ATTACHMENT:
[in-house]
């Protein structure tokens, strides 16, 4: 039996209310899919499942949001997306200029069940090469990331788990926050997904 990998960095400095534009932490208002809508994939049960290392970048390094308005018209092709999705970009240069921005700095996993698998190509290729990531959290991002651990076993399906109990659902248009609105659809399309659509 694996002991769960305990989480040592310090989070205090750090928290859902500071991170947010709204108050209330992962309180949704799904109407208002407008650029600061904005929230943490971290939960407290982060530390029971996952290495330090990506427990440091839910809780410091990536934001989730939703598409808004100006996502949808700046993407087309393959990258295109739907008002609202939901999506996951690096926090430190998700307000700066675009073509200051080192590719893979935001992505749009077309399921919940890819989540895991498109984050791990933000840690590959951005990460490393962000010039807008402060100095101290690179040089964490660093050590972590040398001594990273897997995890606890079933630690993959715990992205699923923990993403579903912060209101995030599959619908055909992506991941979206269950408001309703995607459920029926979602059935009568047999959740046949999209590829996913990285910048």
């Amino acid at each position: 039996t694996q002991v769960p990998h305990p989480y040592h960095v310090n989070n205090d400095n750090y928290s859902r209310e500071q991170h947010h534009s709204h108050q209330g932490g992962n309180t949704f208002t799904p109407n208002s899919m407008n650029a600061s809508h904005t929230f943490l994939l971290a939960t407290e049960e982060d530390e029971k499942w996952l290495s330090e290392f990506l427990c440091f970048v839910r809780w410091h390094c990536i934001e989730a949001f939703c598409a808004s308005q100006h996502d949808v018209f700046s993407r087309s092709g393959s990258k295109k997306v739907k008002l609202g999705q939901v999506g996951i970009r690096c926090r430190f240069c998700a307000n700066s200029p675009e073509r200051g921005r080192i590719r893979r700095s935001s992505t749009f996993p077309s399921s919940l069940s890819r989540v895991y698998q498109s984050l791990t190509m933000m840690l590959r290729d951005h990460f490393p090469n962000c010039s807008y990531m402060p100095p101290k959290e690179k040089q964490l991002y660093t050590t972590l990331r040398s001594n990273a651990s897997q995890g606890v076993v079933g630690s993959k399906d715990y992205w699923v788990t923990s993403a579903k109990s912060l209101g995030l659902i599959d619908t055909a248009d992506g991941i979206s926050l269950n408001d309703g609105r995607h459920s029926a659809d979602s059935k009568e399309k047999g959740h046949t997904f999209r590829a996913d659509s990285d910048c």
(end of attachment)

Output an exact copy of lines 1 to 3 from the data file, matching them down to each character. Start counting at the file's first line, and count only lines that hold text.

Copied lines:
[in-house]
């Protein structure tokens, strides 16, 4: 039996209310899919499942949001997306200029069940090469990331788990926050997904 990998960095400095534009932490208002809508994939049960290392970048390094308005018209092709999705970009240069921005700095996993698998190509290729990531959290991002651990076993399906109990659902248009609105659809399309659509 694996002991769960305990989480040592310090989070205090750090928290859902500071991170947010709204108050209330992962309180949704799904109407208002407008650029600061904005929230943490971290939960407290982060530390029971996952290495330090990506427990440091839910809780410091990536934001989730939703598409808004100006996502949808700046993407087309393959990258295109739907008002609202939901999506996951690096926090430190998700307000700066675009073509200051080192590719893979935001992505749009077309399921919940890819989540895991498109984050791990933000840690590959951005990460490393962000010039807008402060100095101290690179040089964490660093050590972590040398001594990273897997995890606890079933630690993959715990992205699923923990993403579903912060209101995030599959619908055909992506991941979206269950408001309703995607459920029926979602059935009568047999959740046949999209590829996913990285910048």
């Amino acid at each position: 039996t694996q002991v769960p990998h305990p989480y040592h960095v310090n989070n205090d400095n750090y928290s859902r209310e500071q991170h947010h534009s709204h108050q209330g932490g992962n309180t949704f208002t799904p109407n208002s899919m407008n650029a600061s809508h904005t929230f943490l994939l971290a939960t407290e049960e982060d530390e029971k499942w996952l290495s330090e290392f990506l427990c440091f970048v839910r809780w410091h390094c990536i934001e989730a949001f939703c598409a808004s308005q100006h996502d949808v018209f700046s993407r087309s092709g393959s990258k295109k997306v739907k008002l609202g999705q939901v999506g996951i970009r690096c926090r430190f240069c998700a307000n700066s200029p675009e073509r200051g921005r080192i590719r893979r700095s935001s992505t749009f996993p077309s399921s919940l069940s890819r989540v895991y698998q498109s984050l791990t190509m933000m840690l590959r290729d951005h990460f490393p090469n962000c010039s807008y990531m402060p100095p101290k959290e690179k040089q964490l991002y660093t050590t972590l990331r040398s001594n990273a651990s897997q995890g606890v076993v079933g630690s993959k399906d715990y992205w699923v788990t923990s993403a579903k109990s912060l209101g995030l659902i599959d619908t055909a248009d992506g991941i979206s926050l269950n408001d309703g609105r995607h459920s029926a659809d979602s059935k009568e399309k047999g959740h046949t997904f999209r590829a996913d659509s990285d910048c």